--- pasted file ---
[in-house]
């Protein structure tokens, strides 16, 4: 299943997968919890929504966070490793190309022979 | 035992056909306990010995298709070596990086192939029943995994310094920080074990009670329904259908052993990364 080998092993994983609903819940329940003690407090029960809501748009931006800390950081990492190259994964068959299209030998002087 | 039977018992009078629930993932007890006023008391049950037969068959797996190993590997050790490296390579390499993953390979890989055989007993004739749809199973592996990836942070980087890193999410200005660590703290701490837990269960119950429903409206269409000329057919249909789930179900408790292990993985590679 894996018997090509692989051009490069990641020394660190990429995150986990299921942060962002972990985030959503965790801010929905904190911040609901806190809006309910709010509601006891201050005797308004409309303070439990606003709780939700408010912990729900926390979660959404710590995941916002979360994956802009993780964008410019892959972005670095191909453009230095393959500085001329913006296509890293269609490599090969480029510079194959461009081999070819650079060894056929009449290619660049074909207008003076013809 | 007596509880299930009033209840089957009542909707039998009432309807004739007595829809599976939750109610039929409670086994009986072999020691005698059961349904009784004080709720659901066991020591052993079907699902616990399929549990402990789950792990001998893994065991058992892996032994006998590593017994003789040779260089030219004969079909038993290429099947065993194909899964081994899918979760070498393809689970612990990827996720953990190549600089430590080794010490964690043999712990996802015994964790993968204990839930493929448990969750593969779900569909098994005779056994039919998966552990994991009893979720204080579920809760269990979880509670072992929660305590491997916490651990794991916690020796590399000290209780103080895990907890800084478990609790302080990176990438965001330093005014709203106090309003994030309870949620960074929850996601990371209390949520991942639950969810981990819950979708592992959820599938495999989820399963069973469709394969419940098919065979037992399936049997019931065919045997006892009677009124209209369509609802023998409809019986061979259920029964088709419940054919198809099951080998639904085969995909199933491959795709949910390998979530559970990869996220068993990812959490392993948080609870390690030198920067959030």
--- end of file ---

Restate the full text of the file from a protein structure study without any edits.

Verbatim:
[in-house]
């Protein structure tokens, strides 16, 4: 299943997968919890929504966070490793190309022979 | 035992056909306990010995298709070596990086192939029943995994310094920080074990009670329904259908052993990364 080998092993994983609903819940329940003690407090029960809501748009931006800390950081990492190259994964068959299209030998002087 | 039977018992009078629930993932007890006023008391049950037969068959797996190993590997050790490296390579390499993953390979890989055989007993004739749809199973592996990836942070980087890193999410200005660590703290701490837990269960119950429903409206269409000329057919249909789930179900408790292990993985590679 894996018997090509692989051009490069990641020394660190990429995150986990299921942060962002972990985030959503965790801010929905904190911040609901806190809006309910709010509601006891201050005797308004409309303070439990606003709780939700408010912990729900926390979660959404710590995941916002979360994956802009993780964008410019892959972005670095191909453009230095393959500085001329913006296509890293269609490599090969480029510079194959461009081999070819650079060894056929009449290619660049074909207008003076013809 | 007596509880299930009033209840089957009542909707039998009432309807004739007595829809599976939750109610039929409670086994009986072999020691005698059961349904009784004080709720659901066991020591052993079907699902616990399929549990402990789950792990001998893994065991058992892996032994006998590593017994003789040779260089030219004969079909038993290429099947065993194909899964081994899918979760070498393809689970612990990827996720953990190549600089430590080794010490964690043999712990996802015994964790993968204990839930493929448990969750593969779900569909098994005779056994039919998966552990994991009893979720204080579920809760269990979880509670072992929660305590491997916490651990794991916690020796590399000290209780103080895990907890800084478990609790302080990176990438965001330093005014709203106090309003994030309870949620960074929850996601990371209390949520991942639950969810981990819950979708592992959820599938495999989820399963069973469709394969419940098919065979037992399936049997019931065919045997006892009677009124209209369509609802023998409809019986061979259920029964088709419940054919198809099951080998639904085969995909199933491959795709949910390998979530559970990869996220068993990812959490392993948080609870390690030198920067959030």